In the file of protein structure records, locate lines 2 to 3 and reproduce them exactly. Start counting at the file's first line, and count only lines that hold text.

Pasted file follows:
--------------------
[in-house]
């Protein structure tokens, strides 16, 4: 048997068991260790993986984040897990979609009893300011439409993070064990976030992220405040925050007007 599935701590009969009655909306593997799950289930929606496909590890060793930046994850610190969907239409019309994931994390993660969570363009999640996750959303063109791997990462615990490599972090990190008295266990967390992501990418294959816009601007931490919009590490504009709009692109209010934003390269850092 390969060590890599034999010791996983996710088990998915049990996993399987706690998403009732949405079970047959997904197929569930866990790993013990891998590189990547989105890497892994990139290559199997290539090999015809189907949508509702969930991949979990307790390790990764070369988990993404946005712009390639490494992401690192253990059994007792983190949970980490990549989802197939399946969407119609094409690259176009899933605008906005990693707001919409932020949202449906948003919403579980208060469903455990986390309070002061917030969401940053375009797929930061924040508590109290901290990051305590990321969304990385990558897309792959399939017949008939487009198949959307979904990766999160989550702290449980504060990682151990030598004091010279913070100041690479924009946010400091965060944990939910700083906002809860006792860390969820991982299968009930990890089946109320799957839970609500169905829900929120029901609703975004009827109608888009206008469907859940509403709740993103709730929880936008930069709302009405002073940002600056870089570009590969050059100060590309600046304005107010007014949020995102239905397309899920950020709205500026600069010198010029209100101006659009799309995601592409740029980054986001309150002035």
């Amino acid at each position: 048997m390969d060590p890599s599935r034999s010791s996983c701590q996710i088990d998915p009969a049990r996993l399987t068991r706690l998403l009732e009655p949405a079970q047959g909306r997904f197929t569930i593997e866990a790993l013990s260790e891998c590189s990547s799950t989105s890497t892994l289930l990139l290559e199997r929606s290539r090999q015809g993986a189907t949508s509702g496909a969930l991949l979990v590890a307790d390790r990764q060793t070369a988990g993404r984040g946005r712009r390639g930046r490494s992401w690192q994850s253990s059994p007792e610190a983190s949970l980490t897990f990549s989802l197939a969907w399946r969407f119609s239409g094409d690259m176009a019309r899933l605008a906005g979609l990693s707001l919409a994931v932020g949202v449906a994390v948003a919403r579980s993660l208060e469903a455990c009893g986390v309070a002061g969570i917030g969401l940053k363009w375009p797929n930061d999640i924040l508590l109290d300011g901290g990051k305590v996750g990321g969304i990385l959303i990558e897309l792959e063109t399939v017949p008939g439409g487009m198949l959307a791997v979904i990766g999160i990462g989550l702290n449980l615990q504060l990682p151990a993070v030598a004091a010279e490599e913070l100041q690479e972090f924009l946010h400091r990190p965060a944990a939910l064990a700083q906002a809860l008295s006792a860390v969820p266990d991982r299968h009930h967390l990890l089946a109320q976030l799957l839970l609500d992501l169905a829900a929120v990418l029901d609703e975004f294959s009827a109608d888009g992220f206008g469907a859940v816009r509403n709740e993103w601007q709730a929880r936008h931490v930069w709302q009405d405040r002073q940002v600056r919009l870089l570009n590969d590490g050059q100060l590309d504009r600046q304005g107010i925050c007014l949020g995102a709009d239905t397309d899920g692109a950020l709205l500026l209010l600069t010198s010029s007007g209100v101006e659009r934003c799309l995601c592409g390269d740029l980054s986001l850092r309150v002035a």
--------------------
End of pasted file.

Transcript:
């Protein structure tokens, strides 16, 4: 048997068991260790993986984040897990979609009893300011439409993070064990976030992220405040925050007007 599935701590009969009655909306593997799950289930929606496909590890060793930046994850610190969907239409019309994931994390993660969570363009999640996750959303063109791997990462615990490599972090990190008295266990967390992501990418294959816009601007931490919009590490504009709009692109209010934003390269850092 390969060590890599034999010791996983996710088990998915049990996993399987706690998403009732949405079970047959997904197929569930866990790993013990891998590189990547989105890497892994990139290559199997290539090999015809189907949508509702969930991949979990307790390790990764070369988990993404946005712009390639490494992401690192253990059994007792983190949970980490990549989802197939399946969407119609094409690259176009899933605008906005990693707001919409932020949202449906948003919403579980208060469903455990986390309070002061917030969401940053375009797929930061924040508590109290901290990051305590990321969304990385990558897309792959399939017949008939487009198949959307979904990766999160989550702290449980504060990682151990030598004091010279913070100041690479924009946010400091965060944990939910700083906002809860006792860390969820991982299968009930990890089946109320799957839970609500169905829900929120029901609703975004009827109608888009206008469907859940509403709740993103709730929880936008930069709302009405002073940002600056870089570009590969050059100060590309600046304005107010007014949020995102239905397309899920950020709205500026600069010198010029209100101006659009799309995601592409740029980054986001309150002035």
């Amino acid at each position: 048997m390969d060590p890599s599935r034999s010791s996983c701590q996710i088990d998915p009969a049990r996993l399987t068991r706690l998403l009732e009655p949405a079970q047959g909306r997904f197929t569930i593997e866990a790993l013990s260790e891998c590189s990547s799950t989105s890497t892994l289930l990139l290559e199997r929606s290539r090999q015809g993986a189907t949508s509702g496909a969930l991949l979990v590890a307790d390790r990764q060793t070369a988990g993404r984040g946005r712009r390639g930046r490494s992401w690192q994850s253990s059994p007792e610190a983190s949970l980490t897990f990549s989802l197939a969907w399946r969407f119609s239409g094409d690259m176009a019309r899933l605008a906005g979609l990693s707001l919409a994931v932020g949202v449906a994390v948003a919403r579980s993660l208060e469903a455990c009893g986390v309070a002061g969570i917030g969401l940053k363009w375009p797929n930061d999640i924040l508590l109290d300011g901290g990051k305590v996750g990321g969304i990385l959303i990558e897309l792959e063109t399939v017949p008939g439409g487009m198949l959307a791997v979904i990766g999160i990462g989550l702290n449980l615990q504060l990682p151990a993070v030598a004091a010279e490599e913070l100041q690479e972090f924009l946010h400091r990190p965060a944990a939910l064990a700083q906002a809860l008295s006792a860390v969820p266990d991982r299968h009930h967390l990890l089946a109320q976030l799957l839970l609500d992501l169905a829900a929120v990418l029901d609703e975004f294959s009827a109608d888009g992220f206008g469907a859940v816009r509403n709740e993103w601007q709730a929880r936008h931490v930069w709302q009405d405040r002073q940002v600056r919009l870089l570009n590969d590490g050059q100060l590309d504009r600046q304005g107010i925050c007014l949020g995102a709009d239905t397309d899920g692109a950020l709205l500026l209010l600069t010198s010029s007007g209100v101006e659009r934003c799309l995601c592409g390269d740029l980054s986001l850092r309150v002035a």